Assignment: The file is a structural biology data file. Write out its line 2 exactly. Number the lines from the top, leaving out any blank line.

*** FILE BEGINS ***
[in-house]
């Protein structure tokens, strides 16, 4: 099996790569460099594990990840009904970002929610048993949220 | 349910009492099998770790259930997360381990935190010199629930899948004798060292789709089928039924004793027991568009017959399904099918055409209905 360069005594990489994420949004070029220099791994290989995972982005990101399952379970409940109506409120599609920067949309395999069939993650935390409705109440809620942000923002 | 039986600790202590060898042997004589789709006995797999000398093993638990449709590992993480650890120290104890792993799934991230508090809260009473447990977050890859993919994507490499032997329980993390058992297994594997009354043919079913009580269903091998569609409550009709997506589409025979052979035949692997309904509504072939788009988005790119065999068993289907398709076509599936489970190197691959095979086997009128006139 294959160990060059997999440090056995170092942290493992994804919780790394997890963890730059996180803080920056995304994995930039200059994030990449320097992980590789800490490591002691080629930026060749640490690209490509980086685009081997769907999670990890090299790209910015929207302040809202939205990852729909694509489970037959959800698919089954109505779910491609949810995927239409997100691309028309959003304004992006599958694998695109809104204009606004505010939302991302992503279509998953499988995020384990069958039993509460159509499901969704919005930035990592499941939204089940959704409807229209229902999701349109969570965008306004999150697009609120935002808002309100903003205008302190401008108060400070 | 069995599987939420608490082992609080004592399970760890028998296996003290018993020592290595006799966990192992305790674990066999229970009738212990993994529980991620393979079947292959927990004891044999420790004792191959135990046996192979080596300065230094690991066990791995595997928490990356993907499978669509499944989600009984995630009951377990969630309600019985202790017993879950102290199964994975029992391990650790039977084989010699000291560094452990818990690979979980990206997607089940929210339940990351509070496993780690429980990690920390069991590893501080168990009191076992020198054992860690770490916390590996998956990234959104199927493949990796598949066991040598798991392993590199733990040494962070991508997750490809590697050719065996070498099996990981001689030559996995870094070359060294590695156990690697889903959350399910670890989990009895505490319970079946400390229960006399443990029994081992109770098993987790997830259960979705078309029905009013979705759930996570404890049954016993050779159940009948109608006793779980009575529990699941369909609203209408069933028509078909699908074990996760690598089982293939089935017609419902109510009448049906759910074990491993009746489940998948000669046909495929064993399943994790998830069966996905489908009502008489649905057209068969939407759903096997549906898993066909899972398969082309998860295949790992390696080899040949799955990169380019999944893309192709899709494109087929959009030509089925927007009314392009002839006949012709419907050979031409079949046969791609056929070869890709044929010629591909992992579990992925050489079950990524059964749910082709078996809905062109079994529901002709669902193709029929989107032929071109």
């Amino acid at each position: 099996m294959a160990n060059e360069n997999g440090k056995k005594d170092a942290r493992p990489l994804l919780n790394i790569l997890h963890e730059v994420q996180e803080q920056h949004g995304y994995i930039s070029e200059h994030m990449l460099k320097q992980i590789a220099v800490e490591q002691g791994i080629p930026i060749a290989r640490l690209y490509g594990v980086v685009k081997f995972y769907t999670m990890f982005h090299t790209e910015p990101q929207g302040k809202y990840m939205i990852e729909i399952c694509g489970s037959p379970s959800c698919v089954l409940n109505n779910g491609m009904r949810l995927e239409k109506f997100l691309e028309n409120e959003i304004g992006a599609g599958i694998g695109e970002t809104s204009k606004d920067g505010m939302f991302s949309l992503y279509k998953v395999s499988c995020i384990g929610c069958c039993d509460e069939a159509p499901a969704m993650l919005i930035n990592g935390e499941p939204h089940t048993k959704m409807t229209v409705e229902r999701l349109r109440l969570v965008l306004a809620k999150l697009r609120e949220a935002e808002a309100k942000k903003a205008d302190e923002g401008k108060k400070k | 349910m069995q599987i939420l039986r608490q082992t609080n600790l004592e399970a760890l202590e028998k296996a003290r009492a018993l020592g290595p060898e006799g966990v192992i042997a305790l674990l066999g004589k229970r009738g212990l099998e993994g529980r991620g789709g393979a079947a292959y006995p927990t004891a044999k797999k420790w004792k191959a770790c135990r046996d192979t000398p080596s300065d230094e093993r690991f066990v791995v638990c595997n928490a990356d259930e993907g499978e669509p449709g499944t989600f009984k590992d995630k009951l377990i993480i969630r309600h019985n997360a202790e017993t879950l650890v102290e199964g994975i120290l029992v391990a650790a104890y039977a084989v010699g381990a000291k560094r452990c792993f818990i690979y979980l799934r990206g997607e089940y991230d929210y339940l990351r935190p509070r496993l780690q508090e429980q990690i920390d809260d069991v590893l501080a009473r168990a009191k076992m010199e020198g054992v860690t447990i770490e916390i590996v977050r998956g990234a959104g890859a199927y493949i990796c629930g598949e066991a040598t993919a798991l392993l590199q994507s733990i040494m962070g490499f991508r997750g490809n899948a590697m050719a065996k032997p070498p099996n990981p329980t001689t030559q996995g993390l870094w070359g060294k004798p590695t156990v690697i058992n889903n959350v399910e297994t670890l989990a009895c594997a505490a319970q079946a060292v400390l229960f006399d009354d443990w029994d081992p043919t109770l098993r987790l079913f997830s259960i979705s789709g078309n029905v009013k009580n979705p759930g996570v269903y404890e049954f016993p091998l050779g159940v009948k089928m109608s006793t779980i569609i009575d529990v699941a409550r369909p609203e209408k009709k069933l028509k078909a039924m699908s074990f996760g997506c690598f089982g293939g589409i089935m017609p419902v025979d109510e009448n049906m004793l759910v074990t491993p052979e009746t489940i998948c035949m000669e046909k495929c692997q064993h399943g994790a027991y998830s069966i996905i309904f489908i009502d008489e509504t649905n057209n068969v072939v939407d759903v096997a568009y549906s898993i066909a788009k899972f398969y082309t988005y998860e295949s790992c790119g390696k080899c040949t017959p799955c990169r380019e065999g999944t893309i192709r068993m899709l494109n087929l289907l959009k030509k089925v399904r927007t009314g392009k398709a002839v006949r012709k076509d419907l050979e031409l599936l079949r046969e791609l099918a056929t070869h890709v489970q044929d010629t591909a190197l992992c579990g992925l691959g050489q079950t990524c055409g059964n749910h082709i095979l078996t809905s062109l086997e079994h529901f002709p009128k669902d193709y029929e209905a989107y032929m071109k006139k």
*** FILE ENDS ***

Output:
């Protein structure tokens, strides 16, 4: 099996790569460099594990990840009904970002929610048993949220 | 349910009492099998770790259930997360381990935190010199629930899948004798060292789709089928039924004793027991568009017959399904099918055409209905 360069005594990489994420949004070029220099791994290989995972982005990101399952379970409940109506409120599609920067949309395999069939993650935390409705109440809620942000923002 | 039986600790202590060898042997004589789709006995797999000398093993638990449709590992993480650890120290104890792993799934991230508090809260009473447990977050890859993919994507490499032997329980993390058992297994594997009354043919079913009580269903091998569609409550009709997506589409025979052979035949692997309904509504072939788009988005790119065999068993289907398709076509599936489970190197691959095979086997009128006139 294959160990060059997999440090056995170092942290493992994804919780790394997890963890730059996180803080920056995304994995930039200059994030990449320097992980590789800490490591002691080629930026060749640490690209490509980086685009081997769907999670990890090299790209910015929207302040809202939205990852729909694509489970037959959800698919089954109505779910491609949810995927239409997100691309028309959003304004992006599958694998695109809104204009606004505010939302991302992503279509998953499988995020384990069958039993509460159509499901969704919005930035990592499941939204089940959704409807229209229902999701349109969570965008306004999150697009609120935002808002309100903003205008302190401008108060400070 | 069995599987939420608490082992609080004592399970760890028998296996003290018993020592290595006799966990192992305790674990066999229970009738212990993994529980991620393979079947292959927990004891044999420790004792191959135990046996192979080596300065230094690991066990791995595997928490990356993907499978669509499944989600009984995630009951377990969630309600019985202790017993879950102290199964994975029992391990650790039977084989010699000291560094452990818990690979979980990206997607089940929210339940990351509070496993780690429980990690920390069991590893501080168990009191076992020198054992860690770490916390590996998956990234959104199927493949990796598949066991040598798991392993590199733990040494962070991508997750490809590697050719065996070498099996990981001689030559996995870094070359060294590695156990690697889903959350399910670890989990009895505490319970079946400390229960006399443990029994081992109770098993987790997830259960979705078309029905009013979705759930996570404890049954016993050779159940009948109608006793779980009575529990699941369909609203209408069933028509078909699908074990996760690598089982293939089935017609419902109510009448049906759910074990491993009746489940998948000669046909495929064993399943994790998830069966996905489908009502008489649905057209068969939407759903096997549906898993066909899972398969082309998860295949790992390696080899040949799955990169380019999944893309192709899709494109087929959009030509089925927007009314392009002839006949012709419907050979031409079949046969791609056929070869890709044929010629591909992992579990992925050489079950990524059964749910082709078996809905062109079994529901002709669902193709029929989107032929071109």